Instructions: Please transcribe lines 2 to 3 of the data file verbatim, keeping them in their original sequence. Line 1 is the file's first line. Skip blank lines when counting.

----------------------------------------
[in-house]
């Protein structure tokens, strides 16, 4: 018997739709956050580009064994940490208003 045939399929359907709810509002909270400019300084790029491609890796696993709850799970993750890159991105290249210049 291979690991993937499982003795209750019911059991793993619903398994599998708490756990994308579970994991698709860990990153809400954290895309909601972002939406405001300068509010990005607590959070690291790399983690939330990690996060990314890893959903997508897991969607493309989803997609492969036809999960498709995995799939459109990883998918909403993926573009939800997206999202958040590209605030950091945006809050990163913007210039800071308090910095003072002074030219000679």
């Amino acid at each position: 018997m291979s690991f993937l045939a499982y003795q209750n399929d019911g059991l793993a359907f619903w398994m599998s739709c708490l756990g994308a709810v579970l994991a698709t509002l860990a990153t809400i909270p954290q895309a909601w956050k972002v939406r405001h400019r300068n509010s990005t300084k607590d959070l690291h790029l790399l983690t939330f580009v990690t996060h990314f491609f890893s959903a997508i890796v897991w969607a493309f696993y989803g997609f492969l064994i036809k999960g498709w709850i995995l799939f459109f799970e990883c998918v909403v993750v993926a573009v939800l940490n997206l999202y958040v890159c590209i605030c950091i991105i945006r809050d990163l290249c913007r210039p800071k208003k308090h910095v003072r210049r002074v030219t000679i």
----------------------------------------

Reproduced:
């Protein structure tokens, strides 16, 4: 018997739709956050580009064994940490208003 045939399929359907709810509002909270400019300084790029491609890796696993709850799970993750890159991105290249210049 291979690991993937499982003795209750019911059991793993619903398994599998708490756990994308579970994991698709860990990153809400954290895309909601972002939406405001300068509010990005607590959070690291790399983690939330990690996060990314890893959903997508897991969607493309989803997609492969036809999960498709995995799939459109990883998918909403993926573009939800997206999202958040590209605030950091945006809050990163913007210039800071308090910095003072002074030219000679």
């Amino acid at each position: 018997m291979s690991f993937l045939a499982y003795q209750n399929d019911g059991l793993a359907f619903w398994m599998s739709c708490l756990g994308a709810v579970l994991a698709t509002l860990a990153t809400i909270p954290q895309a909601w956050k972002v939406r405001h400019r300068n509010s990005t300084k607590d959070l690291h790029l790399l983690t939330f580009v990690t996060h990314f491609f890893s959903a997508i890796v897991w969607a493309f696993y989803g997609f492969l064994i036809k999960g498709w709850i995995l799939f459109f799970e990883c998918v909403v993750v993926a573009v939800l940490n997206l999202y958040v890159c590209i605030c950091i991105i945006r809050d990163l290249c913007r210039p800071k208003k308090h910095v003072r210049r002074v030219t000679i």